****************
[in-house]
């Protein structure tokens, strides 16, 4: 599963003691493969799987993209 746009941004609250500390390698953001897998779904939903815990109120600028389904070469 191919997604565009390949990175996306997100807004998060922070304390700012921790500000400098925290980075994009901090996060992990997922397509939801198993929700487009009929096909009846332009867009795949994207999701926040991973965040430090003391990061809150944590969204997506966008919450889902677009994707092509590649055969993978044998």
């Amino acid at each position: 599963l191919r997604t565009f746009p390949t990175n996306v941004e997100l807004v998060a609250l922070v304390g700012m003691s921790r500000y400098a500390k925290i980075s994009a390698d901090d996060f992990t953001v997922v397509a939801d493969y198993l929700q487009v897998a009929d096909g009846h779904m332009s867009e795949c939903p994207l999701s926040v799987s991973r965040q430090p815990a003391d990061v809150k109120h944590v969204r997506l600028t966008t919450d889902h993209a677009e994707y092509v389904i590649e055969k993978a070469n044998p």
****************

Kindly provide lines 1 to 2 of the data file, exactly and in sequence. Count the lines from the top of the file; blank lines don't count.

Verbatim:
[in-house]
């Protein structure tokens, strides 16, 4: 599963003691493969799987993209 746009941004609250500390390698953001897998779904939903815990109120600028389904070469 191919997604565009390949990175996306997100807004998060922070304390700012921790500000400098925290980075994009901090996060992990997922397509939801198993929700487009009929096909009846332009867009795949994207999701926040991973965040430090003391990061809150944590969204997506966008919450889902677009994707092509590649055969993978044998």